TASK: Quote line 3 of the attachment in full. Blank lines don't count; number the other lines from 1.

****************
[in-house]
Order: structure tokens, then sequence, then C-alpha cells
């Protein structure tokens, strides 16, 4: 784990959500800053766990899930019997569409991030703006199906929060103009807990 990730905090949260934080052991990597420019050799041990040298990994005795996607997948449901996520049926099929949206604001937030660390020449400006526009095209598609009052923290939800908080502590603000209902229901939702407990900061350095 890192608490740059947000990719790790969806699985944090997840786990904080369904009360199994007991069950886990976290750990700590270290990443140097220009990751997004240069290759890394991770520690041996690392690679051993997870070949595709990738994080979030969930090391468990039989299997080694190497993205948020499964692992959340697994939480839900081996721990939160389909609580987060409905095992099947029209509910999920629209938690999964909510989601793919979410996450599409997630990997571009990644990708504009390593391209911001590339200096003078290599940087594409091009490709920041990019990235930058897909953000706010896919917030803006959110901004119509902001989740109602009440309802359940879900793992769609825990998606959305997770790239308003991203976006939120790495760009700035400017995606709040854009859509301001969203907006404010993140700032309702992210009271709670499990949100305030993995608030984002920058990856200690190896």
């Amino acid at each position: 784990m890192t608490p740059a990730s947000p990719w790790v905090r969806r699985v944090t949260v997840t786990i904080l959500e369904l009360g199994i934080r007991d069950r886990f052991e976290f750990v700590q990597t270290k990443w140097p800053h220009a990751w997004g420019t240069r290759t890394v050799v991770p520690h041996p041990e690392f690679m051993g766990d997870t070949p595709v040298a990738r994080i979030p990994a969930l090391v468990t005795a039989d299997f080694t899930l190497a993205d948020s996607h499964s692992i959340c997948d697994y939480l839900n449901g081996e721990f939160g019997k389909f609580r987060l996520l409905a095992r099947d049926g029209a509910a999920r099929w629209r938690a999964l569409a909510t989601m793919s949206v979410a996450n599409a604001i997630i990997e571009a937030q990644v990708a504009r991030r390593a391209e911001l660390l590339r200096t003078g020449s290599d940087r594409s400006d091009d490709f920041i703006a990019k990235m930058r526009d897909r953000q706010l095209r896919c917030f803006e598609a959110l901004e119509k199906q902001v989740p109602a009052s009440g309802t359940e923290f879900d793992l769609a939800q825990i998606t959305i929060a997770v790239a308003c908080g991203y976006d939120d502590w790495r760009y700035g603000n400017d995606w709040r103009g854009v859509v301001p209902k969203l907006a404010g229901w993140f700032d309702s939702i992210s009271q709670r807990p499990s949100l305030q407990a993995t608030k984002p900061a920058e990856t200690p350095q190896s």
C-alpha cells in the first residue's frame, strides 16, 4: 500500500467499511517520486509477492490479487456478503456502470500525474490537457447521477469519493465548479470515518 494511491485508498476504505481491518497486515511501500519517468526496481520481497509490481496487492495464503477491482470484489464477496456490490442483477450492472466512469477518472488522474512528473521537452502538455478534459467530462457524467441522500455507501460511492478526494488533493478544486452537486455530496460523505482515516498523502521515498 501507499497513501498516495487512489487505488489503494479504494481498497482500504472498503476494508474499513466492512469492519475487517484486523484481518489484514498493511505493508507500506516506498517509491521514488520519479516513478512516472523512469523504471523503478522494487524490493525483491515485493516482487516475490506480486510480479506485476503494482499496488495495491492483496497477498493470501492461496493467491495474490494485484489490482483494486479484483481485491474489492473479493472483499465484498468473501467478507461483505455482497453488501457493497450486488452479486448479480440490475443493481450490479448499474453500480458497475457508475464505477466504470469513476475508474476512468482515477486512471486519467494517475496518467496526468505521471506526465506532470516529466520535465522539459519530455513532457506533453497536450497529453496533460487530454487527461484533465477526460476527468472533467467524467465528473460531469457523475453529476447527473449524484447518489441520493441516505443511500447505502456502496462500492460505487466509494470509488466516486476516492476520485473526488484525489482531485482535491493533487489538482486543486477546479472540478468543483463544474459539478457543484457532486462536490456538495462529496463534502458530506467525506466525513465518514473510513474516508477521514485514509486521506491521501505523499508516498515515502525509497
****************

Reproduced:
């Protein structure tokens, strides 16, 4: 784990959500800053766990899930019997569409991030703006199906929060103009807990 990730905090949260934080052991990597420019050799041990040298990994005795996607997948449901996520049926099929949206604001937030660390020449400006526009095209598609009052923290939800908080502590603000209902229901939702407990900061350095 890192608490740059947000990719790790969806699985944090997840786990904080369904009360199994007991069950886990976290750990700590270290990443140097220009990751997004240069290759890394991770520690041996690392690679051993997870070949595709990738994080979030969930090391468990039989299997080694190497993205948020499964692992959340697994939480839900081996721990939160389909609580987060409905095992099947029209509910999920629209938690999964909510989601793919979410996450599409997630990997571009990644990708504009390593391209911001590339200096003078290599940087594409091009490709920041990019990235930058897909953000706010896919917030803006959110901004119509902001989740109602009440309802359940879900793992769609825990998606959305997770790239308003991203976006939120790495760009700035400017995606709040854009859509301001969203907006404010993140700032309702992210009271709670499990949100305030993995608030984002920058990856200690190896």